Hailing from Ashland, Va., but a resident of North Carolina’s Research Triangle since her days at the University of North Carolina, Skylar Gudasz brings her considerable talents to the DittyTV stage for a Concert Series premiere Sunday, May 5 at 8 p.m. CDT. She’s known as a top-notch musician, lyricist, and singer and you can get to know her a bit better in our 5 Questions segment.
1) You began playing music early: flute, then guitar and piano. What kinds of music were you playing in your youth?
I was being taught Suzuki on the flute, so a lot of classical ear training. Bach was my favorite. Then Alicia Keys and Joni Mitchell on the piano. The first song I remember learning on the guitar was when my brother taught me “The Wreck of the Edmund Fitzgerald.” And then somehow I got tipped off that you could just go online and look up tabs to any song you wanted to learn, and the chord shapes would be right there in front of you. It was like magic. I think I remember the first song I printed off the computer being “America” by Simon and Garfunkel. The F chord took me a long time on that one. I’m sure I faked my way through half of the shapes, just to have something to sing along to.
2) You were raised in Ashland, Va., but then attended the University of North Carolina. What role did the move to Chapel Hill and attending UNC have on your music career?
Well, I went to school to be an actress, and then Creative Writing became my favorite set of classes. Somehow everyone I knew in creative writing, it seemed, also played in a band, so I ended up playing in a band. The Chapel Hill music scene—due in part, of course, to being the home of Superchunk and Merge Records, and the many different sized venues and recording studios available—made it seem very viable to be in bands. Very supportive community. And then, the Big Star’s Third shows having a cradle in North Carolina with Chris Stamey and Mitch Easter really set things in motion in a wider sense of touring when I joined going on the road with them.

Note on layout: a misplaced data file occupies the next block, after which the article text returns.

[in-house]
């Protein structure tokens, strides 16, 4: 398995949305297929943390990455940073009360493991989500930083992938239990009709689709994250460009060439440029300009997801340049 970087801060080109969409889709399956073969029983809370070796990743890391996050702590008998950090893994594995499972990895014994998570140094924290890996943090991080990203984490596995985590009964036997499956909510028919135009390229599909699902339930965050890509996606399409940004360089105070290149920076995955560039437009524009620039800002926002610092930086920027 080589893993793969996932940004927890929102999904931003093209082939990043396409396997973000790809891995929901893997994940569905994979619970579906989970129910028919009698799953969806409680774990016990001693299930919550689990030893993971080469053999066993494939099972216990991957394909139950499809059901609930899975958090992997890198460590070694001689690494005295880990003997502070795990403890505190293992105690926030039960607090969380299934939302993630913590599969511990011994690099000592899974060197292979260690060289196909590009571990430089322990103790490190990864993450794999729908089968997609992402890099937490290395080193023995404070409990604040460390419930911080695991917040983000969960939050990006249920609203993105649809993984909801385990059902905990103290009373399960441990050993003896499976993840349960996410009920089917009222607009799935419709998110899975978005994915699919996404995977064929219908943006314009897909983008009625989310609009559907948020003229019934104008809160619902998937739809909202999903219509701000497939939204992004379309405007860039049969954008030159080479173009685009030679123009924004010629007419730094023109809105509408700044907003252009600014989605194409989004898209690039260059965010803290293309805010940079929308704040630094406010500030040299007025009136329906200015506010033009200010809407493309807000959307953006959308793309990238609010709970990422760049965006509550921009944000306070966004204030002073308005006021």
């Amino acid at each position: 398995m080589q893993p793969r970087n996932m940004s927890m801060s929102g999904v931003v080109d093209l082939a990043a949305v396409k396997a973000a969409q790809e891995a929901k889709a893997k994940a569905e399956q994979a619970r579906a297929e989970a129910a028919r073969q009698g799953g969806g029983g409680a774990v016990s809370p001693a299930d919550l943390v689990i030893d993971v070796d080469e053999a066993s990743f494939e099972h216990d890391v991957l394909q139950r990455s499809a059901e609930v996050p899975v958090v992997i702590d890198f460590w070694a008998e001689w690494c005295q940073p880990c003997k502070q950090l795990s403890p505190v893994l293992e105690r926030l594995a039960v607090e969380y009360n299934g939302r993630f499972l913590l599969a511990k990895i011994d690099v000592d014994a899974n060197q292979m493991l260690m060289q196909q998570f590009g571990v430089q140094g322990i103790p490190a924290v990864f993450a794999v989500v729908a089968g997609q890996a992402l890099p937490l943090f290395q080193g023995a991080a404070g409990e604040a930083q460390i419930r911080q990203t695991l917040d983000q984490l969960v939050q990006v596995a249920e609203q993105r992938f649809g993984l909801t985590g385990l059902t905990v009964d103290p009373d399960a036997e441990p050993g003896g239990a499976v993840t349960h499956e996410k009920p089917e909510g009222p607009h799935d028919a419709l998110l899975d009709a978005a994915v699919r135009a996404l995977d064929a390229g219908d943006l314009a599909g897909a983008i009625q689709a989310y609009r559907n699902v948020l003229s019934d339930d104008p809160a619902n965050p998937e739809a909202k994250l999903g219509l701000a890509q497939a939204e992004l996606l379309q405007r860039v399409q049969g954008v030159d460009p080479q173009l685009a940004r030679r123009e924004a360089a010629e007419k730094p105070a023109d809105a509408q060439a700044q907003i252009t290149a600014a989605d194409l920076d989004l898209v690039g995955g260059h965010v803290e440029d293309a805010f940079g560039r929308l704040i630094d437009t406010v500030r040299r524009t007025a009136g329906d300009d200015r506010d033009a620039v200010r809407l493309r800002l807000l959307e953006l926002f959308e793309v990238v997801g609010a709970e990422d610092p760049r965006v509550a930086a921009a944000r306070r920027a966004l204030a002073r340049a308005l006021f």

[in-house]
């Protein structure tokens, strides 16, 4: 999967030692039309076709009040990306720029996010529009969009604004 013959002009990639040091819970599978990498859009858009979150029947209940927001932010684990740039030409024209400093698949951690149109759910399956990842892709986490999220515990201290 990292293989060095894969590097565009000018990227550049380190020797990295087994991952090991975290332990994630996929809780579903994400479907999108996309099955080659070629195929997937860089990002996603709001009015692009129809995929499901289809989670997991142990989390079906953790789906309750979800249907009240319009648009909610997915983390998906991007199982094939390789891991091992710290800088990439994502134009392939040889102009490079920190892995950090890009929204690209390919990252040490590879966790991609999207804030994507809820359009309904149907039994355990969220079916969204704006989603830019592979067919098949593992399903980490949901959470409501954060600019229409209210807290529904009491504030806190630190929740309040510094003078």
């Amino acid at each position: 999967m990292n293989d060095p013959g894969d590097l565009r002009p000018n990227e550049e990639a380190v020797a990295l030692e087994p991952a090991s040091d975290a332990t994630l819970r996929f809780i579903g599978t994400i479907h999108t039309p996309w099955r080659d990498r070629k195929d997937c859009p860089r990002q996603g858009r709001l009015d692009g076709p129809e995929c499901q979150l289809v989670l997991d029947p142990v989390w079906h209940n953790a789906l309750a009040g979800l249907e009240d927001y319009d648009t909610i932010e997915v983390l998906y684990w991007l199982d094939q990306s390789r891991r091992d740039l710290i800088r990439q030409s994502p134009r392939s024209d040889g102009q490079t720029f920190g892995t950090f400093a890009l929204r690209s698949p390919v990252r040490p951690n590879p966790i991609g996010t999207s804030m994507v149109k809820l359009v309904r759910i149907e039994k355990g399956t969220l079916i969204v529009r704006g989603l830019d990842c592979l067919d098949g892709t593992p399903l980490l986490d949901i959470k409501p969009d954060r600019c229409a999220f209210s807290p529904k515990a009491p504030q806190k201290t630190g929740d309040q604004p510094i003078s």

3) You’ve said you were influenced by Big Star and your producer, Chris Stamey, actually played with Alex Chilton for a while. With DittyTV based in Memphis, obviously Big Star is still a major influence in the city. What attracted you to Big Star and how does that band influence your music even today?
I actually first heard Big Star through an Okkervil River cover of the song “O, Dana,” and then a buddy of mine, Charles Cleaver, who ended up playing keys and touring with me on those shows, burned me a copy of Third. It was so haunting. I always think about the jangly guitars, the harmonies, really the contemplative epic drama of a lot of it—very melodic, and there’s this sweetness in it that’s surprising to me because it’s so heavy hitting. Getting to tour with Jody Stephens, who is just the most legendary and nicest guy, and everyone in Big Star’s Third really makes Memphis feel like a home away from home.
4) What can you tell us about any musical projects you’re working on currently?
I’m releasing a new album this fall called Cinema. It was recorded between April Base in Eau Claire, Wis. and at several different studios in North Carolina. A lot of the songs on our Ditty session are from this new record. I can’t wait for you to hear it!
5) What was the first album you ever bought with your own money and what do you remember about that moment?
I believe it was Reba McEntire, when I was in elementary school, and it was a cassette, and I don’t remember which one—but I thought she was so cool with her red hair. The next thing I remember buying is later on, the soundtrack to the movie The Royal Tenenbaums, which had Nico and Elliott Smith and John Lennon and the Ramones on it. That’s the CD that made me want to be a musician, I think, though I didn’t know it at the time. I couldn’t believe that people made music that sounded like that.